You gaze up at the night sky. It seemed foreign at first. Without city lights to disorient the constellations, it looked like an entirely new sky. If you traveled at a good pace, you'd reach Canyon Diablo by midday. You pull the bone-carved pipe from your pack and light a match against the sole of your foot. You lie down on your bedroll, breathe in the relaxing tobacco, and drift off to sleep...
The Wild West is a dangerous place. Be sure to make good use of that "back" button. I've hidden three achievements throughout the story. Yes, your total score will show if you've discovered them or not. The highest score possible is an 8/8.
Achievements: 1 point each
Epilogue: 5 points
Entry for mizal's Lone Hero contest
8/28/19 Update: Fixed the symbols appearing in the description
There is no escaping our nature. It simply exists. The voice within me, the one that causes me to commit terrible deeds, burns a low ember. Still, it remains, always present, always looking for fuel to burn. It wants to escape. I feel its lust. It wants to devour. This day is no different. I must battle the darkness within.
In various sections, you will be given the option to view a simultaneous event happening in the story. While not directly affecting you, the reader's path, they may create a more cinematic feel to the story.
Originally written as the last page for Sixteen Words,
I hope you enjoy my full adaptation of Contemplation.
Embracing the Writing Process
So you want to be a writer, huh? It ain't easy, kid.
on 11/28/2020 10:49:43 PM
Oh. That's why they kicked me out of Disneyland as a child. Man, they have some good churros there.
on 11/28/2020 10:48:32 PM
Well you see, it's a real Samson situation here. God will take away my writing powers if I consume sugar.
on 11/28/2020 10:32:23 PM
Flew back to my hometown. The airport was eerie; I was literally the only passenger past security for a good 30 minutes. Granted, I got there a little early and the airport where I live is small, but still it's weird seeing normally heavily populated areas with no one in them. Posted up at the bar, overpaid for a beer and pre-made sandwich. Bartender gave the second one as a freebie though, so I'm thankful for that. Didn't even need to pass a charisma check. Across the hall from my seat was a family with masks and face shields. AC must have been pushing 30. The stewardess gave me a free cheese and fruit platter, probably due to the charisma boost from drinking the two beers, definitely wasn't because it was expiring or anything. I ate as slow as possible in order to keep my ninja mask off as long as I could. Thanksgiving itself was normal enough. As a man, my only duty was to consume the hard work of the slave women in the kitchen before they get a chance. Typical Thanksgiving things also include football games, family members asking every possible question in the history of man (about my life specifically), and cliches involving "food babies," "comas," and "upping pants sizes," you know, not like Americans don't eat that much every day or anything. But no, no pie was eaten. Desserts wish they could explore my holy of holies. Sometimes I wish they could as well.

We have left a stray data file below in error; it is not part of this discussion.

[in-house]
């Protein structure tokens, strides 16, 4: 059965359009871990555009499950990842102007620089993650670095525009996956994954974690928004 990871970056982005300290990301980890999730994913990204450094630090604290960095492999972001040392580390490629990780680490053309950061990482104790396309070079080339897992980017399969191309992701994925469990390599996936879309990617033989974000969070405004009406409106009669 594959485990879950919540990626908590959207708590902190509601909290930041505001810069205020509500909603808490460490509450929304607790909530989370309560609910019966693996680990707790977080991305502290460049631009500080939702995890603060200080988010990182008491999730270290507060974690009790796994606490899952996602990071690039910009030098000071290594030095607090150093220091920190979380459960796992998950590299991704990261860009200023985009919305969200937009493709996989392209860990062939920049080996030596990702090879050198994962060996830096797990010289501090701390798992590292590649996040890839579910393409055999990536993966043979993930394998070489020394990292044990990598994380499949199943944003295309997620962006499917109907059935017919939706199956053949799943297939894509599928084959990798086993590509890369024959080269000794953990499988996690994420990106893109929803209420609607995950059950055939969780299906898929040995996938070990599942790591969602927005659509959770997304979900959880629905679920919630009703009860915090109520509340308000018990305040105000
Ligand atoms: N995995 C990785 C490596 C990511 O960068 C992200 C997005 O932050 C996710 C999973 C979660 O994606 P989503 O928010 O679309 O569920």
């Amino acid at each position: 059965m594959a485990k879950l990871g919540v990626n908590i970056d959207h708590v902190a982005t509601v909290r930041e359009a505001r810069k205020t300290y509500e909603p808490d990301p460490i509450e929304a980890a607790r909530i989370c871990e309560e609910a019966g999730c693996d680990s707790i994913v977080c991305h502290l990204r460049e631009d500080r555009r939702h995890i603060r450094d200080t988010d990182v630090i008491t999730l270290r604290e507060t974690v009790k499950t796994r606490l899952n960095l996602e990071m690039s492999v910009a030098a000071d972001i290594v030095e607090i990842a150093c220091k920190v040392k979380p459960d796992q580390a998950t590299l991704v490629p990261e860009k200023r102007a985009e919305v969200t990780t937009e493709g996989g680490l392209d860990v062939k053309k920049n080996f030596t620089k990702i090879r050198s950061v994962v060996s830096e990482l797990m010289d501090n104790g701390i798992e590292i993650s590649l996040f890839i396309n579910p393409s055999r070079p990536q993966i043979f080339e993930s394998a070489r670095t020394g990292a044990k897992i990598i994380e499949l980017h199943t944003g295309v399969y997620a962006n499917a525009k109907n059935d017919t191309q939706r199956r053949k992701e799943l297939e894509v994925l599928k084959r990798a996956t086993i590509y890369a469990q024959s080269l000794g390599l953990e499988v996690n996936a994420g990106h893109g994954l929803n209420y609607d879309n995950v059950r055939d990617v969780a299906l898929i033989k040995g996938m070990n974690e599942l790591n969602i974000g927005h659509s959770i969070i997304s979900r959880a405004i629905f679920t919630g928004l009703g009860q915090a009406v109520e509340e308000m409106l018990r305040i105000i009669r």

This Week's "Mead Hall"
on 11/23/2020 11:20:42 PM
8.5% is high-ish? You're on a whole 'nother level than the rest of us.
on 11/23/2020 10:06:59 AM
First of all, I have spent years training mixed-martial arts, Brazilian jiu-jitsu, and wrestling. So in terms of how combatants would square off against each other, naturally, I have a decent feel for it. Pretty sure Malk has a similar experience there. That experience led to others in college where I helped choreograph/act (though using the word "act" is generous) in multiple film projects as well as a decently budgeted music video where they wanted a martial artist to come in and perform some flashy, over the top techniques, which provide more of a spectacle than practicality. And that's where the sweet spot is in terms of writing combat scenes, at least for me, at least in the setting of their respective storygames.
Make it natural. Embellish (spectacle), according to the setting.
Make it natural: It really can be quite simple. It doesn't have to be a long, drawn-out paragraph describing the the incoming fist, its knuckles wrapped tight, so tight that they turn white, including flashbacks to the character's childhood and the emotional trauma built up over years of mistreatment by a cruel stepfather who would give it to your mom each night, knowing full-well the house is old and creaks with mere footsteps and the "giving" certainly does more than creaking, even shaking the structure down to its foundation. No, it doesn't have to be that. Instead of a twisting, 720 roundhouse kick to the temple, how about we start with a something simpler? Or better yet, does combat fit naturally into the scene? Forcing it comes across as cringey/edgey/adolescent, even.